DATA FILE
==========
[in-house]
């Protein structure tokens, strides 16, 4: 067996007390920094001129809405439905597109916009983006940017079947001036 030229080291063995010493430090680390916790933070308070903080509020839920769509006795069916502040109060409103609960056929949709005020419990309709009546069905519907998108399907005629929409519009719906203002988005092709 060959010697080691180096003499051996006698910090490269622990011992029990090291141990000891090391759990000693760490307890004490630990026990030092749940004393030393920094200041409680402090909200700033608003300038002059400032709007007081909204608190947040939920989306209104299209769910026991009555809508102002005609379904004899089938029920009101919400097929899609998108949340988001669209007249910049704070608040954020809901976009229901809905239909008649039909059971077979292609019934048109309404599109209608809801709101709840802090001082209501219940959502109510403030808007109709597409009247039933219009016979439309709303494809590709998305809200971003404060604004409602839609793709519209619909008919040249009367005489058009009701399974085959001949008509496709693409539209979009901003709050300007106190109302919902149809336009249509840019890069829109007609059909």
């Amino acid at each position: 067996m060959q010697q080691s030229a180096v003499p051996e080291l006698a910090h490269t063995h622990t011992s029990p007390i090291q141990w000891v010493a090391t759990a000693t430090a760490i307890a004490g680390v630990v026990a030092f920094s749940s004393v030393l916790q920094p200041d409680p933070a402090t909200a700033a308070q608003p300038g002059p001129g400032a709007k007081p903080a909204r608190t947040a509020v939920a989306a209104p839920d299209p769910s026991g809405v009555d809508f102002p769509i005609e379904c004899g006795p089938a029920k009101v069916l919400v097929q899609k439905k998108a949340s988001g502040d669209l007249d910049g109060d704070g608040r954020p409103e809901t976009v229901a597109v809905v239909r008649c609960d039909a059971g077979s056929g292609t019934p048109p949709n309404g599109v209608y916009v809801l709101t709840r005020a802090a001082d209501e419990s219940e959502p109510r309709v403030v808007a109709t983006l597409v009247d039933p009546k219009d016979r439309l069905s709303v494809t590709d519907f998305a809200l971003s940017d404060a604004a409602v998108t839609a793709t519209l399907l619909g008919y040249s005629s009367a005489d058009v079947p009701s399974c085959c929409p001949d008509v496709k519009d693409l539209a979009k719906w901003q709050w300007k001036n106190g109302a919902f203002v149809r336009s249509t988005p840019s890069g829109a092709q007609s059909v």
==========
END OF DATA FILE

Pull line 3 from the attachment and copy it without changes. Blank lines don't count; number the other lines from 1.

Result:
């Amino acid at each position: 067996m060959q010697q080691s030229a180096v003499p051996e080291l006698a910090h490269t063995h622990t011992s029990p007390i090291q141990w000891v010493a090391t759990a000693t430090a760490i307890a004490g680390v630990v026990a030092f920094s749940s004393v030393l916790q920094p200041d409680p933070a402090t909200a700033a308070q608003p300038g002059p001129g400032a709007k007081p903080a909204r608190t947040a509020v939920a989306a209104p839920d299209p769910s026991g809405v009555d809508f102002p769509i005609e379904c004899g006795p089938a029920k009101v069916l919400v097929q899609k439905k998108a949340s988001g502040d669209l007249d910049g109060d704070g608040r954020p409103e809901t976009v229901a597109v809905v239909r008649c609960d039909a059971g077979s056929g292609t019934p048109p949709n309404g599109v209608y916009v809801l709101t709840r005020a802090a001082d209501e419990s219940e959502p109510r309709v403030v808007a109709t983006l597409v009247d039933p009546k219009d016979r439309l069905s709303v494809t590709d519907f998305a809200l971003s940017d404060a604004a409602v998108t839609a793709t519209l399907l619909g008919y040249s005629s009367a005489d058009v079947p009701s399974c085959c929409p001949d008509v496709k519009d693409l539209a979009k719906w901003q709050w300007k001036n106190g109302a919902f203002v149809r336009s249509t988005p840019s890069g829109a092709q007609s059909v």